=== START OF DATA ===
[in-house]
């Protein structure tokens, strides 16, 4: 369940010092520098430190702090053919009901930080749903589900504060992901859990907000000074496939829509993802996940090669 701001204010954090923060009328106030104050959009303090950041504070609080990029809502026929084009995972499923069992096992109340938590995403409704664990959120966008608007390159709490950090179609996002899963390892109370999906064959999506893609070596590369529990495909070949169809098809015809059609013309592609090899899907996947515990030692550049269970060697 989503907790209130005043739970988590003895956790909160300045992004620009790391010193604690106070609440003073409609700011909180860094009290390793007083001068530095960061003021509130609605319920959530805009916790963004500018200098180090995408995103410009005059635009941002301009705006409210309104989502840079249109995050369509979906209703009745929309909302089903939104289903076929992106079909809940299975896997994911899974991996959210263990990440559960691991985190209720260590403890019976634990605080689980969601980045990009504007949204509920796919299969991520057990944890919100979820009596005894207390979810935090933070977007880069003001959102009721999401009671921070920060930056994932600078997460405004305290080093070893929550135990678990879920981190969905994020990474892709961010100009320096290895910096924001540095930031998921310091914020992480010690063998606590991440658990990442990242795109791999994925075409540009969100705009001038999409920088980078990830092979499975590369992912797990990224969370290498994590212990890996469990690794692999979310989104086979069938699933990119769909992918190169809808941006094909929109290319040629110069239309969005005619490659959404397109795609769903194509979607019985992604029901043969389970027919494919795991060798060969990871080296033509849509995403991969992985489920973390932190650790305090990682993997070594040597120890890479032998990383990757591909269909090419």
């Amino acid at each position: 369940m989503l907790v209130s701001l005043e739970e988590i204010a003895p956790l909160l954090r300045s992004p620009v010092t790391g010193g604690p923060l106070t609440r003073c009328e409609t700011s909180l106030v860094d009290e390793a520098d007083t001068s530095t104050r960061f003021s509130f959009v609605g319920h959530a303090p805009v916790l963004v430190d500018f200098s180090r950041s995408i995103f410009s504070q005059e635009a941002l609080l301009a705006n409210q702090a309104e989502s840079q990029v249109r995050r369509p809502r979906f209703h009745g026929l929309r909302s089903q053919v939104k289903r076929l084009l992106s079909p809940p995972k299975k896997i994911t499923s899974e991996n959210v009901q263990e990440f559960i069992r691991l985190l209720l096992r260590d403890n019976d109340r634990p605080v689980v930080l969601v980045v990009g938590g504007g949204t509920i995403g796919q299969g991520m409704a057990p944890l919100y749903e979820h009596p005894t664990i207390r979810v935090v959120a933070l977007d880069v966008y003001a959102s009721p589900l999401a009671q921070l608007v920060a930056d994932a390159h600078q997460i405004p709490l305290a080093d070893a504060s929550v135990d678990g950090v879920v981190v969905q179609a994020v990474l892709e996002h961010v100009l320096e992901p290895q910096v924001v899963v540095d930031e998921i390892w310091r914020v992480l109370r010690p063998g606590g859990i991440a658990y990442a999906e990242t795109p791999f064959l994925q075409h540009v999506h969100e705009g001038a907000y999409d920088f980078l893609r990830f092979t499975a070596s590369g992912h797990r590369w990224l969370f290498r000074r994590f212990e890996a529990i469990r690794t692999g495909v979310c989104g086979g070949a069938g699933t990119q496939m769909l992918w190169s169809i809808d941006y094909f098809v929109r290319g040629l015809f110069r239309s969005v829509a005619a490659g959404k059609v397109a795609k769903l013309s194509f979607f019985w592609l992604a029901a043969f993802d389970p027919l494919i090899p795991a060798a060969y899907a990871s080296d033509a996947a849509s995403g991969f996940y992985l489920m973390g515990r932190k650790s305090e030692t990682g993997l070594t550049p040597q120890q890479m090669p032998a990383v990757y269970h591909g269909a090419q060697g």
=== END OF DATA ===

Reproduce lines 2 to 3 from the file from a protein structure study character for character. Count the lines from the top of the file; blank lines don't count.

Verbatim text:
């Protein structure tokens, strides 16, 4: 369940010092520098430190702090053919009901930080749903589900504060992901859990907000000074496939829509993802996940090669 701001204010954090923060009328106030104050959009303090950041504070609080990029809502026929084009995972499923069992096992109340938590995403409704664990959120966008608007390159709490950090179609996002899963390892109370999906064959999506893609070596590369529990495909070949169809098809015809059609013309592609090899899907996947515990030692550049269970060697 989503907790209130005043739970988590003895956790909160300045992004620009790391010193604690106070609440003073409609700011909180860094009290390793007083001068530095960061003021509130609605319920959530805009916790963004500018200098180090995408995103410009005059635009941002301009705006409210309104989502840079249109995050369509979906209703009745929309909302089903939104289903076929992106079909809940299975896997994911899974991996959210263990990440559960691991985190209720260590403890019976634990605080689980969601980045990009504007949204509920796919299969991520057990944890919100979820009596005894207390979810935090933070977007880069003001959102009721999401009671921070920060930056994932600078997460405004305290080093070893929550135990678990879920981190969905994020990474892709961010100009320096290895910096924001540095930031998921310091914020992480010690063998606590991440658990990442990242795109791999994925075409540009969100705009001038999409920088980078990830092979499975590369992912797990990224969370290498994590212990890996469990690794692999979310989104086979069938699933990119769909992918190169809808941006094909929109290319040629110069239309969005005619490659959404397109795609769903194509979607019985992604029901043969389970027919494919795991060798060969990871080296033509849509995403991969992985489920973390932190650790305090990682993997070594040597120890890479032998990383990757591909269909090419």
């Amino acid at each position: 369940m989503l907790v209130s701001l005043e739970e988590i204010a003895p956790l909160l954090r300045s992004p620009v010092t790391g010193g604690p923060l106070t609440r003073c009328e409609t700011s909180l106030v860094d009290e390793a520098d007083t001068s530095t104050r960061f003021s509130f959009v609605g319920h959530a303090p805009v916790l963004v430190d500018f200098s180090r950041s995408i995103f410009s504070q005059e635009a941002l609080l301009a705006n409210q702090a309104e989502s840079q990029v249109r995050r369509p809502r979906f209703h009745g026929l929309r909302s089903q053919v939104k289903r076929l084009l992106s079909p809940p995972k299975k896997i994911t499923s899974e991996n959210v009901q263990e990440f559960i069992r691991l985190l209720l096992r260590d403890n019976d109340r634990p605080v689980v930080l969601v980045v990009g938590g504007g949204t509920i995403g796919q299969g991520m409704a057990p944890l919100y749903e979820h009596p005894t664990i207390r979810v935090v959120a933070l977007d880069v966008y003001a959102s009721p589900l999401a009671q921070l608007v920060a930056d994932a390159h600078q997460i405004p709490l305290a080093d070893a504060s929550v135990d678990g950090v879920v981190v969905q179609a994020v990474l892709e996002h961010v100009l320096e992901p290895q910096v924001v899963v540095d930031e998921i390892w310091r914020v992480l109370r010690p063998g606590g859990i991440a658990y990442a999906e990242t795109p791999f064959l994925q075409h540009v999506h969100e705009g001038a907000y999409d920088f980078l893609r990830f092979t499975a070596s590369g992912h797990r590369w990224l969370f290498r000074r994590f212990e890996a529990i469990r690794t692999g495909v979310c989104g086979g070949a069938g699933t990119q496939m769909l992918w190169s169809i809808d941006y094909f098809v929109r290319g040629l015809f110069r239309s969005v829509a005619a490659g959404k059609v397109a795609k769903l013309s194509f979607f019985w592609l992604a029901a043969f993802d389970p027919l494919i090899p795991a060798a060969y899907a990871s080296d033509a996947a849509s995403g991969f996940y992985l489920m973390g515990r932190k650790s305090e030692t990682g993997l070594t550049p040597q120890q890479m090669p032998a990383v990757y269970h591909g269909a090419q060697g």